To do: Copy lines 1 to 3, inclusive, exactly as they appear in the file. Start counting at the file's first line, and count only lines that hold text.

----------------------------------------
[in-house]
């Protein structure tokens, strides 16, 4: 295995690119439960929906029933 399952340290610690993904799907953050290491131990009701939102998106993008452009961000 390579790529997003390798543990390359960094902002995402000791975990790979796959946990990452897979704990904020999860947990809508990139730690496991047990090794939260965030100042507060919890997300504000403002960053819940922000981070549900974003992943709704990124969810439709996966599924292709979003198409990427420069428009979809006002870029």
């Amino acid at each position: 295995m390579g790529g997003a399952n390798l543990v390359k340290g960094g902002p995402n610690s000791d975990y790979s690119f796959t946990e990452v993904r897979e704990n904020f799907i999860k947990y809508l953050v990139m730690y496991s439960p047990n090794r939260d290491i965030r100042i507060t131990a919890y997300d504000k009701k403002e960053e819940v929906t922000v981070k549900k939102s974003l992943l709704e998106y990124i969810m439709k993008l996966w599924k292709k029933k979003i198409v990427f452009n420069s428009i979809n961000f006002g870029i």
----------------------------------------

[in-house]
């Protein structure tokens, strides 16, 4: 295995690119439960929906029933 399952340290610690993904799907953050290491131990009701939102998106993008452009961000 390579790529997003390798543990390359960094902002995402000791975990790979796959946990990452897979704990904020999860947990809508990139730690496991047990090794939260965030100042507060919890997300504000403002960053819940922000981070549900974003992943709704990124969810439709996966599924292709979003198409990427420069428009979809006002870029």
């Amino acid at each position: 295995m390579g790529g997003a399952n390798l543990v390359k340290g960094g902002p995402n610690s000791d975990y790979s690119f796959t946990e990452v993904r897979e704990n904020f799907i999860k947990y809508l953050v990139m730690y496991s439960p047990n090794r939260d290491i965030r100042i507060t131990a919890y997300d504000k009701k403002e960053e819940v929906t922000v981070k549900k939102s974003l992943l709704e998106y990124i969810m439709k993008l996966w599924k292709k029933k979003i198409v990427f452009n420069s428009i979809n961000f006002g870029i």